What if I have to use the restroom? Can I get up with the needles in?
DO NOT GET UP WITH THE NEEDLES IN! First, it will probably hurt. Second, needles will fall out and get lost and we don’t want anyone else stepping on them. Make sure you use the restroom before your treatment, since it’s hard to relax when you need to pee. If you really, really need to go and can’t want for your treatment to be over, just flag down the acupuncturist. She will take out the needles and you can go.
Can I answer my phone during my treatment?
No. Absolutely not. Never. First, there are people around you relaxing. Answering your phone will disrupt their treatment. Second, this is your opportunity to heal and take care of yourself. Turn your phone off and give yourself a chance to relax. This is the one rule we are firm about: If you answer your phone and disrupt the room, we will remove your needles and your treatment will be over. Please respect the community.
What should I expect to feel after treatment?
Depending on the issue for which you asked to be treated, its severity and whether it’s chronic or acute, you may find that you experience some immediate relief or notice no change. Relief may be dramatic or subtle; and it may be short-lived or last several days. For acute conditions you are more likely to feel immediate relief during the treatment and/or in the few hours following it. For chronic conditions the changes may be subtle or not noticeable right away. Occasionally (in about 5-10% of cases) the issue being treated gets worse for 24 hours following the session, followed by great relief.
Particularly in the 24-48 hours after your treatment, it is a good idea to pay attention to the way you feel in regards to the main condition(s) you’ve sought treatment for as well as to other systems of the body. Because acupuncture is holistic and most acupuncture points can be used to treat a multitude of conditions, numerous changes may occur, including better spirits, relaxation, greater energy, improved digestion and more restful sleep in addition to relief from the main condition(s) you’ve been treated for.
How do I know if it’s working?
Do you feel any better? Are you sleeping better? Have there been improvements in your energy and digestion? Are you dealing with stress better? Is your pain less? Any improvements in health can be an indication that acupuncture is having a positive result. An important thing to remember about healing is that there isn’t always a straight line from sick to being healthy. There will be days where you feel better than others, but overall, you should feel a steady improvement in your energy, sleep, digestion, mood and pain. With time, acupuncture can help restore health and vitality, and improve the quality of your life.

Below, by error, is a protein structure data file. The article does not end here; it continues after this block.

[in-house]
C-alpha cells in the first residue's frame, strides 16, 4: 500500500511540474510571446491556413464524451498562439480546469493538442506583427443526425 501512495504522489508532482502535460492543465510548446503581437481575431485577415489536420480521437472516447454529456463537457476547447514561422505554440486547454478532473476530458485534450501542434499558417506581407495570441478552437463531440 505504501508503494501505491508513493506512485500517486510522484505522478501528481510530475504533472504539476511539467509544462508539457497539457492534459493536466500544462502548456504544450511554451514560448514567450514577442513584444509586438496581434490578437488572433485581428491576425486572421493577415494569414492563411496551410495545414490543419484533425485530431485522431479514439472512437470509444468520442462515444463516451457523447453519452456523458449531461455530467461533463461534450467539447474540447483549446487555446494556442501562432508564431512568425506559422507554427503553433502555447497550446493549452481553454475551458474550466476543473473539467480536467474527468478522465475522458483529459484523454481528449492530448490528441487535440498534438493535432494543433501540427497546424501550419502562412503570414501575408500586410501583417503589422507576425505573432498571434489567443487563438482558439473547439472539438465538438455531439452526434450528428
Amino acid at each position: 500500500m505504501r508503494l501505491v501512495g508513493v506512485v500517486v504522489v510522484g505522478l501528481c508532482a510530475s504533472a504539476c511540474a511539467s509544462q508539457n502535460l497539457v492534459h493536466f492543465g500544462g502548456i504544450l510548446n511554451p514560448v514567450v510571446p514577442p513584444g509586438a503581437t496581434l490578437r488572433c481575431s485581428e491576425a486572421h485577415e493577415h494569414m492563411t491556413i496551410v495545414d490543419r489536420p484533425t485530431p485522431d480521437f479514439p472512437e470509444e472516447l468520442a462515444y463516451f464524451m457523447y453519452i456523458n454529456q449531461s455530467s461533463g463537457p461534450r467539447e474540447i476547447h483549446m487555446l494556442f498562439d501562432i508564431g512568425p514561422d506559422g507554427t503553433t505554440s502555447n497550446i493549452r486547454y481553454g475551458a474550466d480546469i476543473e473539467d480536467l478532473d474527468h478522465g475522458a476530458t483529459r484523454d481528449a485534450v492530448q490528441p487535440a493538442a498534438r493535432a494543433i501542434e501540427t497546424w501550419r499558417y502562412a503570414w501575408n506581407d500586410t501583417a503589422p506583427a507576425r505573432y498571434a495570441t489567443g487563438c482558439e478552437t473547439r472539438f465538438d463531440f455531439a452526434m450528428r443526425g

My last acupuncturist did points on my back. Why don’t you do back points?
Because we don’t have to. There are dozens of styles of acupuncture (Chinese, Japanese, Korean Hand, Auricular, French, Vietnamese, French Vietnamese, Tung, Tan, and Five Element to name only a few). We primarily practice a style called Meridian Theory. One of the best things about Meridian Theory is that you don’t need to use points near the pain to treat the pain. Some of the best points for back pain are on the hands and feet; for headaches they are on the feet; for shoulder pain they are near the knees. By utilizing this style of acupuncture, we can treat people in a community setting without them having to change into hospital gowns or having their bodies exposed.
I don’t feel well. Should I cancel my appointment?
We understand the desire to curl up in bed when you aren’t feeling well, but if you can drive here safely, then we recommend coming for treatment. Acupuncture works faster on acute conditions. If you just started feeling sick or hurting, you will most likely feel better after coming for acupuncture. If you’re feeling really horrible, with the flu, vomiting, or diarrhea, and you feel like the pain and discomfort is too bad to drive, then yes, feel free to cancel your appointment. We don’t want you to drive here and risk injuring yourself in the process.
What’s the difference between private acupuncture and community acupuncture?
In private settings, the practitioner will typically spend 30-45 minutes on an intake, assessment and consultation. The client is then treated in a private room, usually on a massage table. Sometimes there may be needles inserted both on the front and the back of the body. The private acupuncturist may provide additional therapies, such as cupping, massage, and moxibustion, and may recommend lifestyle changes. The needle retention time is usually precisely limited in this setting, as the private room may need to be available for the next appointment.